What is DanceSport?UVM Team at the USA Dance 2009 National Championships

DanceSport is the name for competitive ballroom dancing.

Ballroom dancing originated in England during the late 18th and early 19th century, primarily as a social activity for the upper classes. As time went on, public dance "assemblies" also became a popular recreation among working class people. Ballroom competitions began in the early 1920s and have continued to mature in both technique and popularity ever since.

Today, there are two divisions of International competitive dancing: the Standard dances (Waltz, Viennese Waltz, Foxtrot, Quickstep, and Tango), and the Latin dances (ChaCha, Jive, Rumba, Samba, and Paso Doble,) Just as in ice dancing, each dance has a specific character and technique on which competitors are judged.

Amateur dancers can compete in a variety of age groups: Pre-Teen, Junior, Youth, Adult (ages 18-35), Senior I (age 35+), Senior II (age 45+), Senior III (age 55+), and Senior IV (age 65+). Dancers also compete in variety of proficiency levels, from beginners (Bronze) through Championship. Though most competitors are very serious about their dancing and work hard to prepare, competitions are also great fun. We have met many of our closest friends when either training or competing.

What does it look like?

A Pre-Teen jive couple at the 2022 USA Dance National Championship (from YouTube.com, includes sound)
A Junior chacha couple at the 2008 Manhattan Amateur Classic (from YouTube.com, includes sound)
Youth Tango final at the 2008 World Championships (from YouTube.com, includes sound)
An Adult couple in a Waltz round at the 2021 WDC World championships (from YouTube.com, includes sound)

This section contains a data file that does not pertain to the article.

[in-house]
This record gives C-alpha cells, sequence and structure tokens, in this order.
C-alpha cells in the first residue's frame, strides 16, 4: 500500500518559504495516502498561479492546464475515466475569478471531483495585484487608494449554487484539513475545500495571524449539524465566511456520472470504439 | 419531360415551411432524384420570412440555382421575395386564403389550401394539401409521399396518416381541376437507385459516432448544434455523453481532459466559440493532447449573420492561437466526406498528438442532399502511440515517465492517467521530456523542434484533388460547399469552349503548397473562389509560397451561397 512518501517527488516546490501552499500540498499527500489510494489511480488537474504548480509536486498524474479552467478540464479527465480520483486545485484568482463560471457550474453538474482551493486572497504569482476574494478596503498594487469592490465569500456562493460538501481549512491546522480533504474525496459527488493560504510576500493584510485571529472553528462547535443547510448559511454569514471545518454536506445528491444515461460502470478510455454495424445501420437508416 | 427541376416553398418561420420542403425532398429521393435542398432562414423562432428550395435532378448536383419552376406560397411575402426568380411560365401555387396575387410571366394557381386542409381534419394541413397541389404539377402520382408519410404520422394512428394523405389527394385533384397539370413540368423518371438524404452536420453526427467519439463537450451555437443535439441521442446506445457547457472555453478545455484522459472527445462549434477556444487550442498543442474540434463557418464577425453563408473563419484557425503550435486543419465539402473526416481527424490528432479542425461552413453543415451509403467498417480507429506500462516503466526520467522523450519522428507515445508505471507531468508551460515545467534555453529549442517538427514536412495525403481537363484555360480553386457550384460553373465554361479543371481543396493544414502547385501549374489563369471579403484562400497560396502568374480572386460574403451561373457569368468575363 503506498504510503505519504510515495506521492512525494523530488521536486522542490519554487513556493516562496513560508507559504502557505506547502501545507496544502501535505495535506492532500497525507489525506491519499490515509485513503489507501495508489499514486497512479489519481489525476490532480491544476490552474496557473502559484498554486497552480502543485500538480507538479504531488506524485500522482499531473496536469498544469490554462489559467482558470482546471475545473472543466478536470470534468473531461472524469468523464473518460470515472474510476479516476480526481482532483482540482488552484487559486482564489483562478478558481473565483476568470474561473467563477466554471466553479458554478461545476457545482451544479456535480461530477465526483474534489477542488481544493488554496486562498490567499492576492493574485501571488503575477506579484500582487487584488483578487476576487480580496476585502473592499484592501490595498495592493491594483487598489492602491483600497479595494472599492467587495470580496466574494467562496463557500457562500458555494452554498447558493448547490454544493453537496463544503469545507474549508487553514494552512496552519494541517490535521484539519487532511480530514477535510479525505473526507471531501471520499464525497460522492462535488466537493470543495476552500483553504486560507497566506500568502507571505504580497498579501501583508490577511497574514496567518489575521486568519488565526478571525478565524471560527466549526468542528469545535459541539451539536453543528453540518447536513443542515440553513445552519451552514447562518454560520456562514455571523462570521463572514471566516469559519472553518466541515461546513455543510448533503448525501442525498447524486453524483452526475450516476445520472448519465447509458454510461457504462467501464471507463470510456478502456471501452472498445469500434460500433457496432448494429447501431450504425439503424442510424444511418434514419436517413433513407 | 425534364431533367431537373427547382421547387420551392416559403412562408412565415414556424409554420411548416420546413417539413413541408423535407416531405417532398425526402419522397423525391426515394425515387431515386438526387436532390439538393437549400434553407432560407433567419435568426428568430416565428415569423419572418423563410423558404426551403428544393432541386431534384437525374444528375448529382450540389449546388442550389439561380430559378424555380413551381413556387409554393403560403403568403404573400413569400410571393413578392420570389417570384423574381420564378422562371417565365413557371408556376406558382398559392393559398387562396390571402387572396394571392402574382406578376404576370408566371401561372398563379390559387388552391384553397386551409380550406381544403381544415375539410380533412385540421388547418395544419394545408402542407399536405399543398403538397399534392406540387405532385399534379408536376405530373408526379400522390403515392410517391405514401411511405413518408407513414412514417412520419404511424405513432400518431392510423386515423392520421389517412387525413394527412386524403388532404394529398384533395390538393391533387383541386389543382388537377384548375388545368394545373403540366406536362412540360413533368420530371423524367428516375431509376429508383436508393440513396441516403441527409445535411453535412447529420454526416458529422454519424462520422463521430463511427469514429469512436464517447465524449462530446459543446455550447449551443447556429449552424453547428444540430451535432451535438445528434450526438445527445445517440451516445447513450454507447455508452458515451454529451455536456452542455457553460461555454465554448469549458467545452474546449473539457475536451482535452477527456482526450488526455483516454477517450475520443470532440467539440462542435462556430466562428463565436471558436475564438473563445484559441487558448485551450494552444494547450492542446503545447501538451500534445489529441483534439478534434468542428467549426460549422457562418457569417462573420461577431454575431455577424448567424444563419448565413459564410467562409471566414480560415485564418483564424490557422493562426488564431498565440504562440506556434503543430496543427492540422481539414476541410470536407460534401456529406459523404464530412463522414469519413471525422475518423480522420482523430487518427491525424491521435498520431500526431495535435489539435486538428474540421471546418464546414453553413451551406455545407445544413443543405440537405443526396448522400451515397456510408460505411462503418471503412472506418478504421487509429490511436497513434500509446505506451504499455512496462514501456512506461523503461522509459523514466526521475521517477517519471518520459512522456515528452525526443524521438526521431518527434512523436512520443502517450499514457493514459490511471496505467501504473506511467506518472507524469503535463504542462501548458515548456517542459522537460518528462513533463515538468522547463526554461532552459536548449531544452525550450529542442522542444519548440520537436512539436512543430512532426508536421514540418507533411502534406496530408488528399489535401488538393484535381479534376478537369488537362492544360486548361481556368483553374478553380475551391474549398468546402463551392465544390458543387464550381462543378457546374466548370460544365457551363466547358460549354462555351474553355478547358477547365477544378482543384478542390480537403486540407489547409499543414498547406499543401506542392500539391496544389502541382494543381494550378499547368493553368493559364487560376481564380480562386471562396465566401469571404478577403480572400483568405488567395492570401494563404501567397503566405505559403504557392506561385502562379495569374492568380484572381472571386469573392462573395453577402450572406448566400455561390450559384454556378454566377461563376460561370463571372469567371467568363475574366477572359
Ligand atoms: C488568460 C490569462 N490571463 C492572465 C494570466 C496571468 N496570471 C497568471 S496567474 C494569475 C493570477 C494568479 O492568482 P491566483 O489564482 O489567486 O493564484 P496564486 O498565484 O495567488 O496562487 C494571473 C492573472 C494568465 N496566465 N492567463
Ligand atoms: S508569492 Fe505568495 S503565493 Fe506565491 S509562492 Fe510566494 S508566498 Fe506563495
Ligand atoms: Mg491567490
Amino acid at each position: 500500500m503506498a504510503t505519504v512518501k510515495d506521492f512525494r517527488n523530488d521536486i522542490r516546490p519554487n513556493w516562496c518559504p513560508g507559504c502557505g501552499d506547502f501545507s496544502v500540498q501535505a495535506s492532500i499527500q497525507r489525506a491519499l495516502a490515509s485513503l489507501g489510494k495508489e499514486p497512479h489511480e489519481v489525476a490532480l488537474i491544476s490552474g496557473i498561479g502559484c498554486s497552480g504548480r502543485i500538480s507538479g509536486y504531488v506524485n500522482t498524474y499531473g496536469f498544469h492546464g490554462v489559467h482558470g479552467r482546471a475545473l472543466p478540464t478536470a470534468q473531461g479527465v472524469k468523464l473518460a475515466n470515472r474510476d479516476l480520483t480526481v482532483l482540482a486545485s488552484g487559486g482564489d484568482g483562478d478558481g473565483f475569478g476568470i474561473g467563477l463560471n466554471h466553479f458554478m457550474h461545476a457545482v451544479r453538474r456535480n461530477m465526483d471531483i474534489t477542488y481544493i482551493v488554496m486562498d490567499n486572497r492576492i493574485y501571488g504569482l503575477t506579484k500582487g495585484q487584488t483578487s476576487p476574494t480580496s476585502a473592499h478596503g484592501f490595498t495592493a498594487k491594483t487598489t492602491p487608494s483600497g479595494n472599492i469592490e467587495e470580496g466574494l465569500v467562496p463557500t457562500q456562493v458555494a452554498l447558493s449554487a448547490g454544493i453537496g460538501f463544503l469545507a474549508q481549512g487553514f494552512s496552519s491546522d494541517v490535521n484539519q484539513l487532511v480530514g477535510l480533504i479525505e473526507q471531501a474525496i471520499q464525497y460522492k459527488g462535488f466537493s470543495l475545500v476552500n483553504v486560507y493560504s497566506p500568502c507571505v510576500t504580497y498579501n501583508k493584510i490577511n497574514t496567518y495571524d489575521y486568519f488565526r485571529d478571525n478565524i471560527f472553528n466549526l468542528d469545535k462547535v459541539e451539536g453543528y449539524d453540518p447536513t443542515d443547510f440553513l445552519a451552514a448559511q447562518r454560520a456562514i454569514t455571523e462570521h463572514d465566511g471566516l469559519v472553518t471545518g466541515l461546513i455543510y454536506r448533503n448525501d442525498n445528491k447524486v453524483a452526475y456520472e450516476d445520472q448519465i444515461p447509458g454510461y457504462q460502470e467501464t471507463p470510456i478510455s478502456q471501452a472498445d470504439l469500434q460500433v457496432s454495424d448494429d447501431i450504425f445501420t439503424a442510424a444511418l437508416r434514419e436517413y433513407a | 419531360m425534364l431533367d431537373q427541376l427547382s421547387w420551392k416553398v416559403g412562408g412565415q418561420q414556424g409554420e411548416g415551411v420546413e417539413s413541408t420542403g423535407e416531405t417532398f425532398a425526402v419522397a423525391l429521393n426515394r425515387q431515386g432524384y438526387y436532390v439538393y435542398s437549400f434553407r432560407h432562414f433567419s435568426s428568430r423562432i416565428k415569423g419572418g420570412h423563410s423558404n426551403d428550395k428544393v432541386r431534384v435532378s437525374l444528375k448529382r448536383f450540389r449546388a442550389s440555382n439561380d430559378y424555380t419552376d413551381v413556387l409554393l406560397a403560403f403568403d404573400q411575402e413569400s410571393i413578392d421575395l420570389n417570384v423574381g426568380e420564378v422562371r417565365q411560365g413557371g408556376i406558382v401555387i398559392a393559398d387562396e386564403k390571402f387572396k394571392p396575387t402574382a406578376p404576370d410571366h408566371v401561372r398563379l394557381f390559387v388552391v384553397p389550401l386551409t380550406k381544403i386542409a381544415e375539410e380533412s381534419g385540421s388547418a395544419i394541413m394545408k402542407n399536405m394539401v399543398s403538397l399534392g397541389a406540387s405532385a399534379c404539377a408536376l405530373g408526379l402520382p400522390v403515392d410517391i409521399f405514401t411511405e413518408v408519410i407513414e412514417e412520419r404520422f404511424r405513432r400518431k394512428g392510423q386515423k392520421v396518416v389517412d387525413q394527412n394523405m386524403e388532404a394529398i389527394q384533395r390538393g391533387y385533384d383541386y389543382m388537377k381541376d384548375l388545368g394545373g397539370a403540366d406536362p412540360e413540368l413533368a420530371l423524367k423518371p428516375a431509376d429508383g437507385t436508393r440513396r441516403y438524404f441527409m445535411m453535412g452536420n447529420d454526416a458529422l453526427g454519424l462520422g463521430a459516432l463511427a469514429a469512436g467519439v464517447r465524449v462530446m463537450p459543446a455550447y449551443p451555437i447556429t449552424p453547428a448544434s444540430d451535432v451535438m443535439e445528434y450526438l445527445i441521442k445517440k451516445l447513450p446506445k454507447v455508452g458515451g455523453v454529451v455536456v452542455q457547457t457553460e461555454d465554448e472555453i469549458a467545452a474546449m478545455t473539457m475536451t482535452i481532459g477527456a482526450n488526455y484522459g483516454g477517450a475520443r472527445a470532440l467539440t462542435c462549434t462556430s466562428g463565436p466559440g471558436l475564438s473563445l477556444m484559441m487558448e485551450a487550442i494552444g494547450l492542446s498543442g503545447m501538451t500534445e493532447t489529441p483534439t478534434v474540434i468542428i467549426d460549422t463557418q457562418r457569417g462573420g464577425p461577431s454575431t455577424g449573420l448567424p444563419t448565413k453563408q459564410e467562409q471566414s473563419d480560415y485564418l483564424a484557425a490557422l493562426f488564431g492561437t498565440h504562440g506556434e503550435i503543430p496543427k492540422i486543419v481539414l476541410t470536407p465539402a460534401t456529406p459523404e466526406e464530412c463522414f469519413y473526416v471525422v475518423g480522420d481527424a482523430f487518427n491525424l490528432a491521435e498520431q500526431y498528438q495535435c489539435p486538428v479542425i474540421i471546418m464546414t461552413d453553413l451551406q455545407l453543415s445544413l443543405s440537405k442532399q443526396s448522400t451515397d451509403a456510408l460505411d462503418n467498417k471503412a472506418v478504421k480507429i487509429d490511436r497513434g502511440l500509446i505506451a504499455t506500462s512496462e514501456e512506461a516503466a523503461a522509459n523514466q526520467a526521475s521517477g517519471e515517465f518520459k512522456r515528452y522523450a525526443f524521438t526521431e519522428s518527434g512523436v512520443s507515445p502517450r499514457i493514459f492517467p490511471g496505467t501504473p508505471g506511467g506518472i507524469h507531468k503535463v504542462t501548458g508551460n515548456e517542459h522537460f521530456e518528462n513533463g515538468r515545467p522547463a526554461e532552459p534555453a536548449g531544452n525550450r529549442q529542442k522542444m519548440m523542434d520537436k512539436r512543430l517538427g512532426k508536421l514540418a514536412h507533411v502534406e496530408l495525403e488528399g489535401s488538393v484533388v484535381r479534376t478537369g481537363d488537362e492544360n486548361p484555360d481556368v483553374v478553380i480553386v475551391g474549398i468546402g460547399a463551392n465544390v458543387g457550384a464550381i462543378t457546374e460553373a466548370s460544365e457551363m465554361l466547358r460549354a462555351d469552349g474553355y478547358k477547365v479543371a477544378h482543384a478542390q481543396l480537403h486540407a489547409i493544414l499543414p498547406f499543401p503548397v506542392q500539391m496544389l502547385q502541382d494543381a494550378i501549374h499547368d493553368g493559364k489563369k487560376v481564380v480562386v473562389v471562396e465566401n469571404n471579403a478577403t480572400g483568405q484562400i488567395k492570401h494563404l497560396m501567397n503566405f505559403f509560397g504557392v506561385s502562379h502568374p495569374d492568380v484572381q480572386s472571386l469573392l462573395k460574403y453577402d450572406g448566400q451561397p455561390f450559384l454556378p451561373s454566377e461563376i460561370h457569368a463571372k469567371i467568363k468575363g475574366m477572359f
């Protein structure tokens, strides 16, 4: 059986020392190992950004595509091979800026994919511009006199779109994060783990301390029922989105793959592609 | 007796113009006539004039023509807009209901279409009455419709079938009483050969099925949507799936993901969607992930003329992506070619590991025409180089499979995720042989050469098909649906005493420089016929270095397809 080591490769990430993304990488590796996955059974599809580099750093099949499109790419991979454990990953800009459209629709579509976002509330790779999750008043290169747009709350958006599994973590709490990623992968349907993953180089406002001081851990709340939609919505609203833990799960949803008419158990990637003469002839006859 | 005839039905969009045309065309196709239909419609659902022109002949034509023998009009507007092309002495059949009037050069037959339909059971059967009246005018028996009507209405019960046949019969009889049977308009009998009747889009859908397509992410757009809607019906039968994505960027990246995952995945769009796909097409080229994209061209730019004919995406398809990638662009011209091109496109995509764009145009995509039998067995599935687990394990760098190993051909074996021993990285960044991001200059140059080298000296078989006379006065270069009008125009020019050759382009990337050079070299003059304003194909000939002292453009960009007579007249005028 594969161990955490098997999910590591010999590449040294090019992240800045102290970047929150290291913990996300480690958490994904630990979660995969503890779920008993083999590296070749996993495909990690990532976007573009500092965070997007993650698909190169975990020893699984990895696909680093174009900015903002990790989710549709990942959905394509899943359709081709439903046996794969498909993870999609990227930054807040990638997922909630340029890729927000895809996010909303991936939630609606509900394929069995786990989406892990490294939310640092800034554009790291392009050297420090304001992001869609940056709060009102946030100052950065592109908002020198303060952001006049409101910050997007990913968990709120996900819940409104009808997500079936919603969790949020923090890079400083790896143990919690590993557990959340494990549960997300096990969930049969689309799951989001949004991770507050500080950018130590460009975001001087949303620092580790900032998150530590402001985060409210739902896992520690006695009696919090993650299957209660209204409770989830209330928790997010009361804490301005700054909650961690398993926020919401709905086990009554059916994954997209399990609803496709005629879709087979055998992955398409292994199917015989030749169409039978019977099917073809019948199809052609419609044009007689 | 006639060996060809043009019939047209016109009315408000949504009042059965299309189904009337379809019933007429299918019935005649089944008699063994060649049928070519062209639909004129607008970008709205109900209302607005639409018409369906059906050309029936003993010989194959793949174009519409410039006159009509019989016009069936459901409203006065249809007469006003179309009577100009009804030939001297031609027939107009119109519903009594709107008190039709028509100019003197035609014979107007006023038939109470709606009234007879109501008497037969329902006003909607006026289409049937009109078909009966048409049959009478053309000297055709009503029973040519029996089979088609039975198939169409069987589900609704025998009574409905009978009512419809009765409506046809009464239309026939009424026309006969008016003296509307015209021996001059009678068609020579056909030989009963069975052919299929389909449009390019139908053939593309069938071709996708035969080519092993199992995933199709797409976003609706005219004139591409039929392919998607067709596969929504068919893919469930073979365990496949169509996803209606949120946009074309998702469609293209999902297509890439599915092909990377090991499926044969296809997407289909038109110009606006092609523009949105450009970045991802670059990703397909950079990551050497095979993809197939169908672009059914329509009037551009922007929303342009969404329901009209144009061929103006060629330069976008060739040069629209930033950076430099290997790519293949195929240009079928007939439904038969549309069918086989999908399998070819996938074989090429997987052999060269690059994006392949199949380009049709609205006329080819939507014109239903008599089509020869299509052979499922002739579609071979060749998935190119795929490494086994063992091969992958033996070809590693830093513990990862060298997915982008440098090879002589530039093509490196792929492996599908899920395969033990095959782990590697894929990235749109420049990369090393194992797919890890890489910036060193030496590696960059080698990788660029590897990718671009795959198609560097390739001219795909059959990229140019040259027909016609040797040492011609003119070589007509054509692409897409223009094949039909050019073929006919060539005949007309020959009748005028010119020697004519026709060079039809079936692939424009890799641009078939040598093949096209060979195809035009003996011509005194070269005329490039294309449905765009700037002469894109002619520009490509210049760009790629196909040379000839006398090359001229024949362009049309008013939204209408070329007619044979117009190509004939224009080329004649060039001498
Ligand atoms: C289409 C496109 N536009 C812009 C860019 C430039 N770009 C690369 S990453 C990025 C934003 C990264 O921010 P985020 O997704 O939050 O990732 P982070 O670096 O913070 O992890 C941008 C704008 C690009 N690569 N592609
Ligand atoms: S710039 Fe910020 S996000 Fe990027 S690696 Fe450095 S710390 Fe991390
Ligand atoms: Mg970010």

A Senior I Championship level Viennese Waltz event at the 2008 USA Nationals (YouTube.com, includes sound)

DanceSport and the Olympics

The development of ballroom dancing as a sport began to take shape in the early 1990's. "DanceSport", as it has become known, is based upon models approved by the International DanceSport Federation (IDSF) for use worldwide. In 1997, the International Olympic Committee (IOC) granted recognition to the International DanceSport Federation as a full member of the IOC. Full membership in the IOC means acceptance of DanceSport as a legitimate sport, and is the first step toward becoming an an Olympic medal sport. The IDSF currently has 86 National Member Federations on five continents.

In the United States, USA Dance (the US amateur ballroom dance association) is a member of the International DanceSport Federation (IDSF) and is also recognized by the United States Olympic Committee as the National Governing Body for DanceSport. United States National titles and the opportunity to represent the United States at the IDSF World Championships are awarded at the annual USA Dance National DanceSport Championships.